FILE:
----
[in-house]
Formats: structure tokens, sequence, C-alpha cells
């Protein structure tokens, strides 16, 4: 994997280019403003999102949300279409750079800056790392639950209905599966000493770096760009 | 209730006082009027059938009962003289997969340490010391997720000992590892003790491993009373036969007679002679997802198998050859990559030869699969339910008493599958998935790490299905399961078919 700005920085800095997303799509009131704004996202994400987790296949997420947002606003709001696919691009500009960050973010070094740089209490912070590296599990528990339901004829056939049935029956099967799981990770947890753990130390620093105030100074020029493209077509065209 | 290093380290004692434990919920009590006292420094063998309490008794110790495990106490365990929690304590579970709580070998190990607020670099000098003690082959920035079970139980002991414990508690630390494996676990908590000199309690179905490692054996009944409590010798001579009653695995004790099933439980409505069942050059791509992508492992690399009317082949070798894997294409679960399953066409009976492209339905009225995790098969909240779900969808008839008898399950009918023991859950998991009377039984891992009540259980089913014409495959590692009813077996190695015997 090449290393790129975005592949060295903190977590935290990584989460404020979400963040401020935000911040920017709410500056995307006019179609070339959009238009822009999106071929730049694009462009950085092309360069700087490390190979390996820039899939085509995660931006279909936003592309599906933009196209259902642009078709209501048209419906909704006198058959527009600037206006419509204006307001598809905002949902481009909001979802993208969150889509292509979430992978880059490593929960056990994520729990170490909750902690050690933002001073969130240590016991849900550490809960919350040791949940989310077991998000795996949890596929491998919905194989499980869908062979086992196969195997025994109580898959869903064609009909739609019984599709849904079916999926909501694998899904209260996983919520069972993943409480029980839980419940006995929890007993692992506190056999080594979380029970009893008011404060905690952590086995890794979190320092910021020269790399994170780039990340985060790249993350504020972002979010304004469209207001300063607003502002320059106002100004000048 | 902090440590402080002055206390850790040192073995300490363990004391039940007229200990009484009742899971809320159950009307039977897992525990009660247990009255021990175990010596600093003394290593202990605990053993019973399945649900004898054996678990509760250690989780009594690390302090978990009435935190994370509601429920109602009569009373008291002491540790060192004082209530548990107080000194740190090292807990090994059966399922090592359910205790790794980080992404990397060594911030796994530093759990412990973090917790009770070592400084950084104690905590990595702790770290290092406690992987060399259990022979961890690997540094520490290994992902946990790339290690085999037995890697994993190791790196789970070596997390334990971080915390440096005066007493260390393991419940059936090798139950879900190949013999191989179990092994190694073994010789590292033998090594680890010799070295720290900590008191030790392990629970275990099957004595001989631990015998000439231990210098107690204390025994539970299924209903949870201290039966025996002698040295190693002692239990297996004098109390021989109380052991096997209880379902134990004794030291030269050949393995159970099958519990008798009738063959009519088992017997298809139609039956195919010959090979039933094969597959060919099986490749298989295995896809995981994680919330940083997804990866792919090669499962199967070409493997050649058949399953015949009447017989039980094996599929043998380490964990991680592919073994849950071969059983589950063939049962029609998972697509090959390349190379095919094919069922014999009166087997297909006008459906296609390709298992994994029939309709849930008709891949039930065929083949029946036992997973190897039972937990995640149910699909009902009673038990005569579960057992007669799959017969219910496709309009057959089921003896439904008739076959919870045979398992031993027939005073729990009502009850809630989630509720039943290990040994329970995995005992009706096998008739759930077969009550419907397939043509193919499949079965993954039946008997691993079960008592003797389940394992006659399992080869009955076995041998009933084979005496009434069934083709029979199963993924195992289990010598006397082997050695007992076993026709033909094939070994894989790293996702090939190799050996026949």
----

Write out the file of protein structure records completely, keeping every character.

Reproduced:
[in-house]
Formats: structure tokens, sequence, C-alpha cells
């Protein structure tokens, strides 16, 4: 994997280019403003999102949300279409750079800056790392639950209905599966000493770096760009 | 209730006082009027059938009962003289997969340490010391997720000992590892003790491993009373036969007679002679997802198998050859990559030869699969339910008493599958998935790490299905399961078919 700005920085800095997303799509009131704004996202994400987790296949997420947002606003709001696919691009500009960050973010070094740089209490912070590296599990528990339901004829056939049935029956099967799981990770947890753990130390620093105030100074020029493209077509065209 | 290093380290004692434990919920009590006292420094063998309490008794110790495990106490365990929690304590579970709580070998190990607020670099000098003690082959920035079970139980002991414990508690630390494996676990908590000199309690179905490692054996009944409590010798001579009653695995004790099933439980409505069942050059791509992508492992690399009317082949070798894997294409679960399953066409009976492209339905009225995790098969909240779900969808008839008898399950009918023991859950998991009377039984891992009540259980089913014409495959590692009813077996190695015997 090449290393790129975005592949060295903190977590935290990584989460404020979400963040401020935000911040920017709410500056995307006019179609070339959009238009822009999106071929730049694009462009950085092309360069700087490390190979390996820039899939085509995660931006279909936003592309599906933009196209259902642009078709209501048209419906909704006198058959527009600037206006419509204006307001598809905002949902481009909001979802993208969150889509292509979430992978880059490593929960056990994520729990170490909750902690050690933002001073969130240590016991849900550490809960919350040791949940989310077991998000795996949890596929491998919905194989499980869908062979086992196969195997025994109580898959869903064609009909739609019984599709849904079916999926909501694998899904209260996983919520069972993943409480029980839980419940006995929890007993692992506190056999080594979380029970009893008011404060905690952590086995890794979190320092910021020269790399994170780039990340985060790249993350504020972002979010304004469209207001300063607003502002320059106002100004000048 | 902090440590402080002055206390850790040192073995300490363990004391039940007229200990009484009742899971809320159950009307039977897992525990009660247990009255021990175990010596600093003394290593202990605990053993019973399945649900004898054996678990509760250690989780009594690390302090978990009435935190994370509601429920109602009569009373008291002491540790060192004082209530548990107080000194740190090292807990090994059966399922090592359910205790790794980080992404990397060594911030796994530093759990412990973090917790009770070592400084950084104690905590990595702790770290290092406690992987060399259990022979961890690997540094520490290994992902946990790339290690085999037995890697994993190791790196789970070596997390334990971080915390440096005066007493260390393991419940059936090798139950879900190949013999191989179990092994190694073994010789590292033998090594680890010799070295720290900590008191030790392990629970275990099957004595001989631990015998000439231990210098107690204390025994539970299924209903949870201290039966025996002698040295190693002692239990297996004098109390021989109380052991096997209880379902134990004794030291030269050949393995159970099958519990008798009738063959009519088992017997298809139609039956195919010959090979039933094969597959060919099986490749298989295995896809995981994680919330940083997804990866792919090669499962199967070409493997050649058949399953015949009447017989039980094996599929043998380490964990991680592919073994849950071969059983589950063939049962029609998972697509090959390349190379095919094919069922014999009166087997297909006008459906296609390709298992994994029939309709849930008709891949039930065929083949029946036992997973190897039972937990995640149910699909009902009673038990005569579960057992007669799959017969219910496709309009057959089921003896439904008739076959919870045979398992031993027939005073729990009502009850809630989630509720039943290990040994329970995995005992009706096998008739759930077969009550419907397939043509193919499949079965993954039946008997691993079960008592003797389940394992006659399992080869009955076995041998009933084979005496009434069934083709029979199963993924195992289990010598006397082997050695007992076993026709033909094939070994894989790293996702090939190799050996026949």